MATT O'DONNELL: I completely agree, Chuck.

CHUCK NICE: So I think that's the issue.

MATT O'DONNELL: Let's move on to talking about artificial intelligence. And we create it, right? And in many ways, when you create something, that product will reflect you-- your stereotypes, your biases, your annoyances. And so as humans create artificial intelligence, we also know that humans have waged wars. We have dirtied the planet. We have enslaved entire populations.

Humans have done a lot of great things too. So the question for you, Chuck, is, how do we prevent AI from recreating the worst things about us as humans?

CHUCK NICE: You can't. Diversity might be one answer. But the truth is that there isn't a lot of-- there isn't a lot of diversity. I have worked with a lot of people in AI and worked with a lot of people who write about it and who create it, and there's not a lot of diversity in those rooms-- that's all I'm going to tell you-- which is why you will find a great deal of bias in the artificial intelligence algorithms that are being used to do many of the things.

Facial recognition, for example, is an artificial-- a form of artificial intelligence, OK? It is a pattern recognition algorithm that says, this is a person. This is the type of person-- and for the longest time, facial recognition algorithms didn't recognize black people. They just didn't.

That's a problem, you know, because when this technology is being used to do everything from identify who might be walking into a ballpark to pointing out who's a criminal, you know, you might have a problem on your hands if there's a bias involved. And I know for a fact that there's some bias involved, because, you know, I have an AI program that I run on my phone, and it called me the n-word. So I think there's a problem here.


CHUCK NICE: Of course-- of course, that's not true.


CHUCK NICE: I was joking. I can't help it.

MATT O'DONNELL: I was waiting for you to say, not true.

CHUCK NICE: Yes. But the truth is that these biases must be identified, and then they have to be programmed out. But if I don't know I have these biases, how can I go to program them out? So once again, it starts with, how human are you?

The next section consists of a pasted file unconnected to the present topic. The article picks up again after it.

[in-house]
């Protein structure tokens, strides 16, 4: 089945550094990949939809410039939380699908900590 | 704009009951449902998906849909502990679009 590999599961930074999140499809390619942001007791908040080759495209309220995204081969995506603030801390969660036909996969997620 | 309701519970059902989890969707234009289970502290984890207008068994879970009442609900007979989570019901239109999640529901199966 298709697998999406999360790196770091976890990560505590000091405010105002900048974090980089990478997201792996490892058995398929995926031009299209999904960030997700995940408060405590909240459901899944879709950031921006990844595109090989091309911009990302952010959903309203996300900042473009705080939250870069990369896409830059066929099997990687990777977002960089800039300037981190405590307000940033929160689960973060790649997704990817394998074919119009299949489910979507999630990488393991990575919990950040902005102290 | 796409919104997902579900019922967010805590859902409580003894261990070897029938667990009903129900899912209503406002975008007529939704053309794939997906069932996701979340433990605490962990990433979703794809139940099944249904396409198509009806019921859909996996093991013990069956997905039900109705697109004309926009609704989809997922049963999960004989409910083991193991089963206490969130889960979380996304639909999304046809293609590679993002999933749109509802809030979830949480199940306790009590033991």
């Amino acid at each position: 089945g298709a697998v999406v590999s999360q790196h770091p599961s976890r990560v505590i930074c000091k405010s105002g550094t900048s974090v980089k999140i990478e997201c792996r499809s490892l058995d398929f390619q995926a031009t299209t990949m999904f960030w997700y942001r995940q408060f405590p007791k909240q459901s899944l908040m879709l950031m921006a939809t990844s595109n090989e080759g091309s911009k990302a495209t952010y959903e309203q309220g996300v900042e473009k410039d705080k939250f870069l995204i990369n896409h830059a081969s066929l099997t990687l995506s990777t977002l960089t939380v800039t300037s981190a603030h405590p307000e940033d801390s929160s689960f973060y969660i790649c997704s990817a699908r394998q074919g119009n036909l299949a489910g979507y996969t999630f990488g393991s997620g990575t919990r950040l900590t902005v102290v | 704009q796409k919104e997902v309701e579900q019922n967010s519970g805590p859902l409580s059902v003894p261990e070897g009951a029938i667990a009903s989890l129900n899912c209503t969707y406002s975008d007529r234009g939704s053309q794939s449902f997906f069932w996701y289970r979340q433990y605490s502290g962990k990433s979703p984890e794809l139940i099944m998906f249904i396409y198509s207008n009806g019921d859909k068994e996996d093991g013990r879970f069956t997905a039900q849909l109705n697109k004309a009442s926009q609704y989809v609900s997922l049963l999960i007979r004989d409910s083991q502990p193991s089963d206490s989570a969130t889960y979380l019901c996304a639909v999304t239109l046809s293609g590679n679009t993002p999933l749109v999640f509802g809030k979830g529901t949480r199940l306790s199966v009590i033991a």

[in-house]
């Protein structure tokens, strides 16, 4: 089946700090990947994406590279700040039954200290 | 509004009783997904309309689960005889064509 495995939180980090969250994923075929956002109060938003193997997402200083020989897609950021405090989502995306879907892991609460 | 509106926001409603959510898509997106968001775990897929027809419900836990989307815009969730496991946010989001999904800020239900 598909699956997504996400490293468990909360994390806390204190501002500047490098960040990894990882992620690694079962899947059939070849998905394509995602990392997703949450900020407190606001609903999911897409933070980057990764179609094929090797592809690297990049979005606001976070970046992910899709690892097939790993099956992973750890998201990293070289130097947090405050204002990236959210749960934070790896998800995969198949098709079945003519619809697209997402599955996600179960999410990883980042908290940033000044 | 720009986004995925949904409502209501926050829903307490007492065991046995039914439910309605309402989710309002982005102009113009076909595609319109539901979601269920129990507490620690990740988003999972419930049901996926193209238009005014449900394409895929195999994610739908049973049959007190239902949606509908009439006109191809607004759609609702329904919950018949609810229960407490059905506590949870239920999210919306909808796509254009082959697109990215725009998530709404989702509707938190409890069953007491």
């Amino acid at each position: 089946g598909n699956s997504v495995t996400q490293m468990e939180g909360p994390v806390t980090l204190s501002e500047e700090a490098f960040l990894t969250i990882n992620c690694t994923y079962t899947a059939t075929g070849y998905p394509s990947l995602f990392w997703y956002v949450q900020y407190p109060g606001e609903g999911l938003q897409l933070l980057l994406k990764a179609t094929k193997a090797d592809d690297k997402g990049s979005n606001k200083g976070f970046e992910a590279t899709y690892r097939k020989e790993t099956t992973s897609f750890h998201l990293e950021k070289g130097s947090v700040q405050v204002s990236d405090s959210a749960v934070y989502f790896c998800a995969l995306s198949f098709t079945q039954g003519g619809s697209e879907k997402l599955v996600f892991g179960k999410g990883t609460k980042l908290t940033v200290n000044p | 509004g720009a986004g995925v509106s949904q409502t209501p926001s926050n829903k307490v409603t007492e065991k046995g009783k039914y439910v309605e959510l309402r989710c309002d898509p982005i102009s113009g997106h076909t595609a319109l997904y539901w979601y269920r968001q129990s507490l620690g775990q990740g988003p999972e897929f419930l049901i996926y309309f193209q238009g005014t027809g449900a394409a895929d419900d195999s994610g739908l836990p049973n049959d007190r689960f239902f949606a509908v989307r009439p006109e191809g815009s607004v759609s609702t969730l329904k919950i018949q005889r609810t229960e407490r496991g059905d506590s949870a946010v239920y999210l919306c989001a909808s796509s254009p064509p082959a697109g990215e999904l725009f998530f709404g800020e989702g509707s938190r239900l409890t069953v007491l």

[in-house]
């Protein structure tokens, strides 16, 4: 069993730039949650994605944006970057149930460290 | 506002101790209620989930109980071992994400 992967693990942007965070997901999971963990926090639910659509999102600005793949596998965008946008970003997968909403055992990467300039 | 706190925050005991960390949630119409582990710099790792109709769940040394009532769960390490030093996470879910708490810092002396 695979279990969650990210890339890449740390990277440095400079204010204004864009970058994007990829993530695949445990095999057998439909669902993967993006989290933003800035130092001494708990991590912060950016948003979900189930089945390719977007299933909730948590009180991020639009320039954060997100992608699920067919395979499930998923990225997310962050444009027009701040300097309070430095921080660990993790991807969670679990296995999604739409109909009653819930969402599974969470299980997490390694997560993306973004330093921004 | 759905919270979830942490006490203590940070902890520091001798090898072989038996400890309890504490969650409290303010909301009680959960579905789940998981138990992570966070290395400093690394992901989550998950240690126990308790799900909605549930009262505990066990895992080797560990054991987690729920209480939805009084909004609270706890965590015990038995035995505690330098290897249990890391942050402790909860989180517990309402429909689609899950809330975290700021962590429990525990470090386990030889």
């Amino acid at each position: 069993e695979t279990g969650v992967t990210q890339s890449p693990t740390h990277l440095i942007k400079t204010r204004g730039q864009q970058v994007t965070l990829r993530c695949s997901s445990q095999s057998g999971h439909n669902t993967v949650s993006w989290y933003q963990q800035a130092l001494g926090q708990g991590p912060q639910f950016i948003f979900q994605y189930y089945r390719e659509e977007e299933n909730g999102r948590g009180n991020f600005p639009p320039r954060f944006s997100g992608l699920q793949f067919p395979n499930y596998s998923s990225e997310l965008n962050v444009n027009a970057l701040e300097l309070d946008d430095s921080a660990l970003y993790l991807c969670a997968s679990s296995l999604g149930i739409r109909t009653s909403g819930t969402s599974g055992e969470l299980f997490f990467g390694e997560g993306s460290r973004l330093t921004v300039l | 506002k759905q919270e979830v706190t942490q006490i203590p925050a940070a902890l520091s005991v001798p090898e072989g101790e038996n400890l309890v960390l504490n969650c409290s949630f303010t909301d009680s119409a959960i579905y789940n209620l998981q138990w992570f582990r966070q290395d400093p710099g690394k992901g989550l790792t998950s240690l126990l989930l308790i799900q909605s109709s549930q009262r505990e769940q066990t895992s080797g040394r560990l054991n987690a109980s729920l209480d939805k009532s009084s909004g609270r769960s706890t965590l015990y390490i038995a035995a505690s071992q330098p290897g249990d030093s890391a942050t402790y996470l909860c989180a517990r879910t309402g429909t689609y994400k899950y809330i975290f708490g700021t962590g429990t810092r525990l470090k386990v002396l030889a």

In order to get rid of biases in the algorithms, we have to get rid of biases in the programmer or we have to counterbalance the programming with other programmers who live a different experience. And race is a lived experience.

MATT O'DONNELL: Anyone who listens to the "StarTalk" podcast knows that you know your stuff. You're a comedian, but what separates you, I think, from a lot of other comedians is your expertise. And there is this idea that we've dealt with throughout this pandemic that for some people-- and it's a minority-- expertise is bad.

So as for someone who is considered part of that expertise group, what do you think about that? Why do people feel like they shouldn't listen to those who have been educated on certain subjects more than others?

CHUCK NICE: Well, you'll hear the word, elitism, bandied about quite a bit with respect to expertise. Also, it is human nature to want to feel in control. And when you don't know things, you automatically feel less in control, OK? So for instance, I have a cardiologist. He put me on a statin.

Now, I'm not big and overweight. I'm not obese. And I'm like, what do you know? That's how I felt. What do you know, buddy? You're going to put me on a statin? I'll tell you about a statin.

Let me tell you about a statin. It's called-- it's an island right outside of Manhattan. That's the only Staten that'll be in my life, right? So I was upset because I didn't like the fact that his expertise and his exposure to knowledge that I don't have let him identify a certain protocol that said, I need to be on a statin.

Now, you take that same feeling and you apply it to things that are far less specific, like epidemiology, where you're looking at the movement and the cultural implications of a virus inside of a community, right? It's a much bigger issue now. When you tell everybody, you have to wear a mask-- I do a joke on stage where I say, did these people not realize that they're talking to Americans?